I keep starting my race report, then I delete it. I could very easily just say "The first 95 miles were easy. The last 5 were the hardest of my life." I blacked out a lot of the race with maybe 3 hours of accumulated memory in brief flashes. I'm missing large chunks of time. I'm not a big fan of 3 page race reports that detail every step. Here are a few thoughts.
My GPS died at mile 9... thankfully.
I felt the worst from mile 10-30. After that every mile felt better and better. Mile 70 felt better than mile 1.
I was the most positive I've ever been in a race. I went off course 3 times (typical Lucho head in the clouds. I'm starting to think I can get lost running on a track. But Hal Koerner went off in one of the same places) but I just laughed it off and got back on track and forgot about it.
I wore $4.00 thrift store shoes for the first 60 miles. When I went to switch them out after the last river crossing, the whole side of one shoe split apart. They had exactly 60 miles left in them.
My nutrition was as close to perfect as I could ever hope. I ate 1300 calories in the first 1:50 then held 400 an hour (average) to the finish. I lost 1.1 pound for the entire race.
I remember this quote in crystal clear clarity: "Damn... that thing is big". That was from my pacer Tim when we ran by a llama at 12,000ft altitude after 55 miles of running (sort of a surreal experience). For some reason that stuck in my head and made me laugh. We ended up laughing and talking non-stop for much of the last 50 miles. It felt more like a fun training run than a race.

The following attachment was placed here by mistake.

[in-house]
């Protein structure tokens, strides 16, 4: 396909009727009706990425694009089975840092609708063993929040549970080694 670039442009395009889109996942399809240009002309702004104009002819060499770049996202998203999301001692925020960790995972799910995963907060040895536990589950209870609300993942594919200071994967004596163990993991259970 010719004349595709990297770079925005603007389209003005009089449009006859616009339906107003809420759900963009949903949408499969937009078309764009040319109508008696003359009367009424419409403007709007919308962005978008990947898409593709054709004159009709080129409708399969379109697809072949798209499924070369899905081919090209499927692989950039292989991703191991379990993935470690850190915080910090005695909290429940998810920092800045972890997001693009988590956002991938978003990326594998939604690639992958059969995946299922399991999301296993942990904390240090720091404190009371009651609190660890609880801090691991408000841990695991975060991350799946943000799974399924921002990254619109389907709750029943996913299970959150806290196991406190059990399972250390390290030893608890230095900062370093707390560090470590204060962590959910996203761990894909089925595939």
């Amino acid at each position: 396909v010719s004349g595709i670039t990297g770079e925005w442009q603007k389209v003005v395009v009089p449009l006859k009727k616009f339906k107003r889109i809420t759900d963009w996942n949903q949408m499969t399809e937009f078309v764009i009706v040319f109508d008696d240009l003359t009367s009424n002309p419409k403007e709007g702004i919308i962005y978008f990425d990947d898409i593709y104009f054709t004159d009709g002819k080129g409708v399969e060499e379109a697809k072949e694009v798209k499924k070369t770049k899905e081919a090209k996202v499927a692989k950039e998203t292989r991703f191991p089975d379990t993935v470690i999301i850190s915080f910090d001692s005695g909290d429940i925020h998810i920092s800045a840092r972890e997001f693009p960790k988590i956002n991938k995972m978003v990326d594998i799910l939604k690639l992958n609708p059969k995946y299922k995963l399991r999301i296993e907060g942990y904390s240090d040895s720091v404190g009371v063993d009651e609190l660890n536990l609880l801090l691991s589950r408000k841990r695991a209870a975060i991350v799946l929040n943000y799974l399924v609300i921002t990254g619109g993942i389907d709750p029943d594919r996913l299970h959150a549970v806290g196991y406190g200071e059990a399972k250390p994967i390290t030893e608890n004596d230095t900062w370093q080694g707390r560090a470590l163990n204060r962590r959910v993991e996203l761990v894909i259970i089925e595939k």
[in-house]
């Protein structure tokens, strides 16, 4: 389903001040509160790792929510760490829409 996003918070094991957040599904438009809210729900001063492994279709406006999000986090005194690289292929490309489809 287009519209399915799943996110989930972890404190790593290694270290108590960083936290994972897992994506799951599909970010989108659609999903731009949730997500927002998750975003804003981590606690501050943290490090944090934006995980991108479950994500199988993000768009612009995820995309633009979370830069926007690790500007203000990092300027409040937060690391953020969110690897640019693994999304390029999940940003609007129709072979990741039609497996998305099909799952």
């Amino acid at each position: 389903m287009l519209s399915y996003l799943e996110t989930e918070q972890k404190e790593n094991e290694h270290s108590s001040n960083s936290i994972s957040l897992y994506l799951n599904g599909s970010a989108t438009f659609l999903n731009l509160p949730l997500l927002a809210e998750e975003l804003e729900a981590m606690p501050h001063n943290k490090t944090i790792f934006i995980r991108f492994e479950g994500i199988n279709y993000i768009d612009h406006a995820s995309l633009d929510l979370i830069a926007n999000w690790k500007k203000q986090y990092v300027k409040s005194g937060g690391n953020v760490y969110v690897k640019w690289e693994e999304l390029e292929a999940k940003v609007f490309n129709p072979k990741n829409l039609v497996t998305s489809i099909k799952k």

Ass-Caps are life savers. And not the candy with the hole.
Tim found a sweet bandanna.
I saw a girl pee standing up in the middle of the road.
If someone ever says to you "Do you need warm clothes?" Say "Yes, thank you." and then take them.
When shit goes bad at the end of a 100 mile running race it REALLY goes bad. I was passed by Jeff Beuche with 1.5 miles to go and he beat me by 21:00.
And to add some post race plans. I want to focus on lifting weights and getting strong and balanced again. I can't see myself racing again this year but I can see myself training seriously very soon. Next year I am looking at the Leadville 100 MTB race and then running a sub 2:30 marathon as a 40 year old (yep... the big 40 next year). As for another 100 mile running race... it was very hard for my wife to see me completely effed up in the medical tent after the race. She said that she stayed awake for hours watching me sleep, worried. No race is worth even a second of discomfort for my amazing wife.